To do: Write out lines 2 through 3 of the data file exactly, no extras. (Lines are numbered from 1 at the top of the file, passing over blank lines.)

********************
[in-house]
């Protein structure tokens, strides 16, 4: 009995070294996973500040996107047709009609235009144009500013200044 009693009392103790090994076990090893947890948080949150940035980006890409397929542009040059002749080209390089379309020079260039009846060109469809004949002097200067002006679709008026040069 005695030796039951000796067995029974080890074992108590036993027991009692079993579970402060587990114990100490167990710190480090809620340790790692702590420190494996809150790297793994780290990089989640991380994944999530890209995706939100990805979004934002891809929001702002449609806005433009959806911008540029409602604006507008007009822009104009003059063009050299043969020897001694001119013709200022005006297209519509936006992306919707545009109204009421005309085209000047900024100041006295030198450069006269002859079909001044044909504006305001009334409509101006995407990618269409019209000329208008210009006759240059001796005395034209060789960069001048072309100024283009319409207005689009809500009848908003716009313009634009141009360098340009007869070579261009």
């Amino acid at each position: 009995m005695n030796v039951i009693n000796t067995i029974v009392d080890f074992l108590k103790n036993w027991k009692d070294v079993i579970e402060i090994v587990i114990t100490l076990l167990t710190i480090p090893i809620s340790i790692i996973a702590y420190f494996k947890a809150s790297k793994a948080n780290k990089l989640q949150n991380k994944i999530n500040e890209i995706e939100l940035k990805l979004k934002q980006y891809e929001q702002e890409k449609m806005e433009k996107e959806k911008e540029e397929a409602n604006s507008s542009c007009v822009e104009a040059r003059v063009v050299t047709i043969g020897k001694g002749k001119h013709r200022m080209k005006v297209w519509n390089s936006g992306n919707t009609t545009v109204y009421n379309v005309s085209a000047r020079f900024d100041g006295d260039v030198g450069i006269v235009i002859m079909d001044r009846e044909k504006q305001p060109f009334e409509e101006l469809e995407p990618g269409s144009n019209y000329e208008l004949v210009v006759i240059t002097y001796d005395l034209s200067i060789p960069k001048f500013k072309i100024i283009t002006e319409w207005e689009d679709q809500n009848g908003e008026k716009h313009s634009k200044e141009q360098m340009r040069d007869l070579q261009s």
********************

């Protein structure tokens, strides 16, 4: 009995070294996973500040996107047709009609235009144009500013200044 009693009392103790090994076990090893947890948080949150940035980006890409397929542009040059002749080209390089379309020079260039009846060109469809004949002097200067002006679709008026040069 005695030796039951000796067995029974080890074992108590036993027991009692079993579970402060587990114990100490167990710190480090809620340790790692702590420190494996809150790297793994780290990089989640991380994944999530890209995706939100990805979004934002891809929001702002449609806005433009959806911008540029409602604006507008007009822009104009003059063009050299043969020897001694001119013709200022005006297209519509936006992306919707545009109204009421005309085209000047900024100041006295030198450069006269002859079909001044044909504006305001009334409509101006995407990618269409019209000329208008210009006759240059001796005395034209060789960069001048072309100024283009319409207005689009809500009848908003716009313009634009141009360098340009007869070579261009």
């Amino acid at each position: 009995m005695n030796v039951i009693n000796t067995i029974v009392d080890f074992l108590k103790n036993w027991k009692d070294v079993i579970e402060i090994v587990i114990t100490l076990l167990t710190i480090p090893i809620s340790i790692i996973a702590y420190f494996k947890a809150s790297k793994a948080n780290k990089l989640q949150n991380k994944i999530n500040e890209i995706e939100l940035k990805l979004k934002q980006y891809e929001q702002e890409k449609m806005e433009k996107e959806k911008e540029e397929a409602n604006s507008s542009c007009v822009e104009a040059r003059v063009v050299t047709i043969g020897k001694g002749k001119h013709r200022m080209k005006v297209w519509n390089s936006g992306n919707t009609t545009v109204y009421n379309v005309s085209a000047r020079f900024d100041g006295d260039v030198g450069i006269v235009i002859m079909d001044r009846e044909k504006q305001p060109f009334e409509e101006l469809e995407p990618g269409s144009n019209y000329e208008l004949v210009v006759i240059t002097y001796d005395l034209s200067i060789p960069k001048f500013k072309i100024i283009t002006e319409w207005e689009d679709q809500n009848g908003e008026k716009h313009s634009k200044e141009q360098m340009r040069d007869l070579q261009s």